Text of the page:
Valentin Varennikov

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The following article is from The Great Soviet Encyclopedia (1979). It might be outdated or ideologically biased.

Varennikov, Valentin Ivanovich


Born Dec. 15, 1923, in the city of Krasnodar. Soviet military leader. General of the army (1978). Member of the CPSU since 1944.

Varennikov joined the Soviet Army in 1941. He graduated from the M. V. Frunze Military Academy in 1954 and the Military Academy of the General Staff in 1967; he completed the Advanced Academic Courses at the latter academy in 1975. During the Great Patriotic War of 1941–45, Varennikov commanded a mortar battery from October 1942 to August 1943, when he was made chief of artillery of a rifle regiment and, later, the regiment’s deputy commander for artillery. He saw action at Stalingrad, served on the Southwestern, Third Byelorussian, and First Byelorussian fronts, and fought in the liberation of Poland and the capture of Berlin. After the war he held command positions. In June 1971, Varennikov was appointed first deputy to the commander in chief of the Group of Soviet Forces in Germany. In July 1973 he became commander of the troops of the Carpathian Military District.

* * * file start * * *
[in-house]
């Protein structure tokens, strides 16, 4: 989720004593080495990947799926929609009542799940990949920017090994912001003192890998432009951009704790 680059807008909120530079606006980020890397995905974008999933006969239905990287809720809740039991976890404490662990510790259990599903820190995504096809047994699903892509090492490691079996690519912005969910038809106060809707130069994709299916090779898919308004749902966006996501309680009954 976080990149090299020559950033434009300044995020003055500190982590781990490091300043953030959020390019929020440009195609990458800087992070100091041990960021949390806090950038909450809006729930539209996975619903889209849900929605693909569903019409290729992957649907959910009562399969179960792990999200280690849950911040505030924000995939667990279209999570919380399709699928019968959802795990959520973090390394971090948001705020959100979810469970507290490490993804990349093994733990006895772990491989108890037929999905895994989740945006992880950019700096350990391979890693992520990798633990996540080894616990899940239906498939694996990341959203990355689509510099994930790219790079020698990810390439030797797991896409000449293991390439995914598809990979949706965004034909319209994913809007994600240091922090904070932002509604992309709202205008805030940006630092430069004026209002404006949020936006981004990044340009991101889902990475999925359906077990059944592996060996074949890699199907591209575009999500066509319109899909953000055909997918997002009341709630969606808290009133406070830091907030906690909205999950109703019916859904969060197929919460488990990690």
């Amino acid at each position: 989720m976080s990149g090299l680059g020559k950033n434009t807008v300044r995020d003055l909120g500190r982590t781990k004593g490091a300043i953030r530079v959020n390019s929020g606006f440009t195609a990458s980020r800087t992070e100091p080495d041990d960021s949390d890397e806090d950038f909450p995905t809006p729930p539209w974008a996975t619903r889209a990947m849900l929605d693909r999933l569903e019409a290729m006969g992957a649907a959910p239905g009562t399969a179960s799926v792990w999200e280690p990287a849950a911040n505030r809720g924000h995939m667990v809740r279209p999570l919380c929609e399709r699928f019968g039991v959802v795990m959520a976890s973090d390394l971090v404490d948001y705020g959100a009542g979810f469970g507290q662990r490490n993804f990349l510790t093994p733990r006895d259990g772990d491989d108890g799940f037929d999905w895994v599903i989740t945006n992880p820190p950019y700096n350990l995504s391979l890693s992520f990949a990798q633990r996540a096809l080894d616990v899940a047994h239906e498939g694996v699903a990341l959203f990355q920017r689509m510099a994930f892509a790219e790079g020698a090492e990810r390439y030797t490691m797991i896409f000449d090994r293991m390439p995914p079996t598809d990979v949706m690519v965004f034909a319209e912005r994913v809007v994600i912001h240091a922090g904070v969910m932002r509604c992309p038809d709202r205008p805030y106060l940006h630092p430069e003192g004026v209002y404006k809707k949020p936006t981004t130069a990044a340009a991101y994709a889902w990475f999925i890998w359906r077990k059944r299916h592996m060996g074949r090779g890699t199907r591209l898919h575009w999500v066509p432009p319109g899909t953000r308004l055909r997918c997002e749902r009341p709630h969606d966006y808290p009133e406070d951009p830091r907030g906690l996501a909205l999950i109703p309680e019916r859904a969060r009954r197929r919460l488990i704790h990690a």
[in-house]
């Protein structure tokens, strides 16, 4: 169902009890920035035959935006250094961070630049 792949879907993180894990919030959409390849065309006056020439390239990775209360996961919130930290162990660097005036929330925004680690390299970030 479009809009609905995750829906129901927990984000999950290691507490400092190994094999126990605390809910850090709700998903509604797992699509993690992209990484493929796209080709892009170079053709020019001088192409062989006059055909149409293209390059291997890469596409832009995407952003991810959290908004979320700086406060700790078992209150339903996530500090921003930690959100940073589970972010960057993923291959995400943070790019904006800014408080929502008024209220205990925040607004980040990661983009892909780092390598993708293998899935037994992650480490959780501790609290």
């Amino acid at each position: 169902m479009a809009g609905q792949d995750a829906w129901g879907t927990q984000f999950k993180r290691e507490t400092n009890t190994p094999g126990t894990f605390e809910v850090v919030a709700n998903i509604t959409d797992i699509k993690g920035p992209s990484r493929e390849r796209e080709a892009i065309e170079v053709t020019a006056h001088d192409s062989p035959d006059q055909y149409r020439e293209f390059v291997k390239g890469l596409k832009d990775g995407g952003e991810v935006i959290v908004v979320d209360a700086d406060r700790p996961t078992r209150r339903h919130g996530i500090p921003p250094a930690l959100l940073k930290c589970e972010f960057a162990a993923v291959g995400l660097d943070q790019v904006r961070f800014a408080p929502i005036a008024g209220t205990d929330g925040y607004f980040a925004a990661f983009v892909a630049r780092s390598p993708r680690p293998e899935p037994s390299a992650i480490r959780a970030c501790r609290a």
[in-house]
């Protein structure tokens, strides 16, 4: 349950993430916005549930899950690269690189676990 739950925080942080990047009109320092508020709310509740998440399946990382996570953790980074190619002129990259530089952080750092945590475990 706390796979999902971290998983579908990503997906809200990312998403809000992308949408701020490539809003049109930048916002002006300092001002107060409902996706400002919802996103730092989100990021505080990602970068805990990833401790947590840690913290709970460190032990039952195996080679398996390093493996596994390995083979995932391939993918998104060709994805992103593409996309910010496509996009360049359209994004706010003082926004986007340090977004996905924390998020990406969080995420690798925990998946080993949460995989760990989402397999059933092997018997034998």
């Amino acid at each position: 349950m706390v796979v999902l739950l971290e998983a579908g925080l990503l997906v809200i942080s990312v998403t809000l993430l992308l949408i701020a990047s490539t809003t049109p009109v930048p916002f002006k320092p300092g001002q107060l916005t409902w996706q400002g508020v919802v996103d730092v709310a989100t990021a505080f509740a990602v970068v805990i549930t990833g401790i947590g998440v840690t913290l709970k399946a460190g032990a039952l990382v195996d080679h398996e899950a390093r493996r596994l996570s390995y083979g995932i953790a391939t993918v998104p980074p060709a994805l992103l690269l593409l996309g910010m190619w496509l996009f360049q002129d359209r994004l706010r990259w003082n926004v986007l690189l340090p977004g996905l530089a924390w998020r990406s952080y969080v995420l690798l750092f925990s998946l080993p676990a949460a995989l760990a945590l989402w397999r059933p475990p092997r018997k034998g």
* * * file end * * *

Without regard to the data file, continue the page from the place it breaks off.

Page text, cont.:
Varennikov was a deputy to the ninth convocation of the Supreme Soviet of the USSR. He has been awarded four Orders of the Red Banner, two Orders of the Patriotic War Second Class, the Order of the Red Star, the Order For Service to the Motherland in the Armed Forces Third Class, and various medals. He has also received orders and medals of other socialist countries.

The Great Soviet Encyclopedia, 3rd Edition (1970-1979). © 2010 The Gale Group, Inc. All rights reserved.
References in periodicals archive ?
"We should give our young people absolutely correct and objective information about our past," Communist member of parliament General Valentin Varennikov told teachers after the bust was unveiled in the southern Urals city of Chelyabinsk, to the strains of the now abandoned Soviet national anthem, Indestructible Union.
Valentin Varennikov, and fifty prominent members of Russia's scientific and intellectual elite, including the Patriarch of the Russian Orthodox Church and several Nobel Prize winners.